Love and Friendship in George Orwell’s “1984”

The stories written by George Orwell feature several critical themes. Orwell wrote several books which held stories of interest to the life of people during his days and the prospects of the future. His narrations dealt with the issues that affected society during his time and what he considered would be the case in the future. Most of his books, therefore, became good for the audiences who read them in later days and have interested readers to this day. However, perhaps the most interesting of his books is the one called 1984. In this book, several themes appear although perhaps the most imperative are the way the government controls love and friendship.

The government of Oceania controlled love and friendship amongst its citizens. The story of 1984 presents a government which attempted to hold the lives of its citizens at ransom and which insists the life of these people maintain an allegiance to the big brother only. This meant that the people could only concentrate on loving and dedicating themselves to the big brother alone. This paper will analyze the themes of love and friendship in the book 1984. Similarly, this study will examine the way that the government ensured that these two subjects were controlled. Finally, this study will give examples of how the ruling party ensured the elimination of love for the benefit of the government through giving examples.

Friendship in Oceania

The big brother and the inner party of Oceania tried to ensure a state of complete friendlessness. In the book 1984, the author displays a state where all the activities are centered on trying to please the big brother. All the jobs are made to create the will of the inner party and the big brother without the inclusion of the friendliness of normal society. This can be seen from the instances in which Winston moves around town with several screens and cameras pointed at him. The importance of a society which does work without any happiness or communication with other workers shows just how well the inner party eliminated friendship. Therefore, friendship in Oceania was virtually nonexistent as everyone was concentrating on their jobs and their association with the big brother.

The inner party also eliminated association in the workplaces and communities. This fact can be seen when first Julia and Winston meet. Winston sees Julia as a spy to the inner party who might give him up because of his thoughts against them. Julia also sees him as a traitor who might give her up. These images show how well the government of Oceania had eliminated friendship as every individual considered the other to be a spy.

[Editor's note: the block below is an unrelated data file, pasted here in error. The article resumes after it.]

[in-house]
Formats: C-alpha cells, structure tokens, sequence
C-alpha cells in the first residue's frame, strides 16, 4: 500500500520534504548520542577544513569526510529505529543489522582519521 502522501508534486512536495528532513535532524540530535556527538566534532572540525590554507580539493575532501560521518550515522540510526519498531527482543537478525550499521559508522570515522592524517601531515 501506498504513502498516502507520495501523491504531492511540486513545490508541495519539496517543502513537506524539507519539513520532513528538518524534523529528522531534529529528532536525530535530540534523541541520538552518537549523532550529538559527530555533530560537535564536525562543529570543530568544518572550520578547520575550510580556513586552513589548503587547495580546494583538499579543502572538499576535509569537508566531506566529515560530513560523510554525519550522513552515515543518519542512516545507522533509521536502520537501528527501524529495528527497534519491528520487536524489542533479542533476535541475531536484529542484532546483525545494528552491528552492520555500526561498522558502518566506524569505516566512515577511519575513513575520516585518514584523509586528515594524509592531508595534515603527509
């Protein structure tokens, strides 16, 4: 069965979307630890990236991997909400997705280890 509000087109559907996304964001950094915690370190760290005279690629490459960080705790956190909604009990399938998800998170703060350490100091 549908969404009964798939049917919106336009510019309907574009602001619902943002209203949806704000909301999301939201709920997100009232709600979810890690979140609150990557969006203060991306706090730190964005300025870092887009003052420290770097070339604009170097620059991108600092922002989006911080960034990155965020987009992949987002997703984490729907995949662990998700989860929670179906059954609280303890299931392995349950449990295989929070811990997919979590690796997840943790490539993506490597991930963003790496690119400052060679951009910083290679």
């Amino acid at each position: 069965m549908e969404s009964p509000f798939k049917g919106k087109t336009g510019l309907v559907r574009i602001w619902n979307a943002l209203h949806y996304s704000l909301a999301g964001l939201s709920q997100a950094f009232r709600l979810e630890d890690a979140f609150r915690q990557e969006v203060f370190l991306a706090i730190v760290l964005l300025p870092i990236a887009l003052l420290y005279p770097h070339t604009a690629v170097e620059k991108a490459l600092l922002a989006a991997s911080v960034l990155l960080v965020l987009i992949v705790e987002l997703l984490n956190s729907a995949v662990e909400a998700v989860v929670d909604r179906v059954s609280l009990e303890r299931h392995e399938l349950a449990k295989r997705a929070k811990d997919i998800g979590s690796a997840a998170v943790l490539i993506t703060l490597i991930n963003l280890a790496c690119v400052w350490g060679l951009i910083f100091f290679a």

The inner party, as an agent of the big brother, therefore controlled friendship in Oceania completely. Through such actions as the time when Obrien betrays the two lovers to the inner party, the reader can realize that Oceania is full of traitors and liars and lacks true friends who can tell the truth. Similarly, when Winston betrays Julia by shouting that Obrien should hurt Julia and not him, the level to which the governance controls friendship becomes evident. Therefore, it is easy to determine that the big brother and the inner party successfully managed friendship in Oceania and virtually destroyed it.

Love in Oceania

The nation of Oceania lives in love of the big brother rather than love of each other. Every ting in Oceania is controlled to maintain the dedication to the inner party and the big brother. This strategy involves limiting love between couples and married people to retain the love for the big brother. From these systems, sex is also reduced to the bare minimum and treated as a useless formality for making children rather than a thing of love. This makes the people of this nation fret upon sex as they view it as unimportant. By this system, the government controls love in Oceania by limiting the attachment that should come from sex to couples and makes the people direct their love to the state only.

Through the story such as that of Julia and Winston, 1984 shows how love is controlled in Oceania. Julia and Winston fall in love but they are betrayed, and they face torture by the betrayer to divert their love to the big brother. This is not unlike his earlier marriage which failed because the government refused sex and intimacy. However, in a twist of fate, the government agent Obrien is able to change his view due to the torture which makes Winston lose love for Julia. This experience shows how the government insists on diverting the love to one direction only. In conclusion, the themes of love and friendship appear severally in the book called 1984. Showing how the government of that nation refuses these two important things and denies the citizens their rights, this book becomes important to society of today. It serves an important point to show that certain notions such as complete dedication to the government can eliminate the importance of life itself.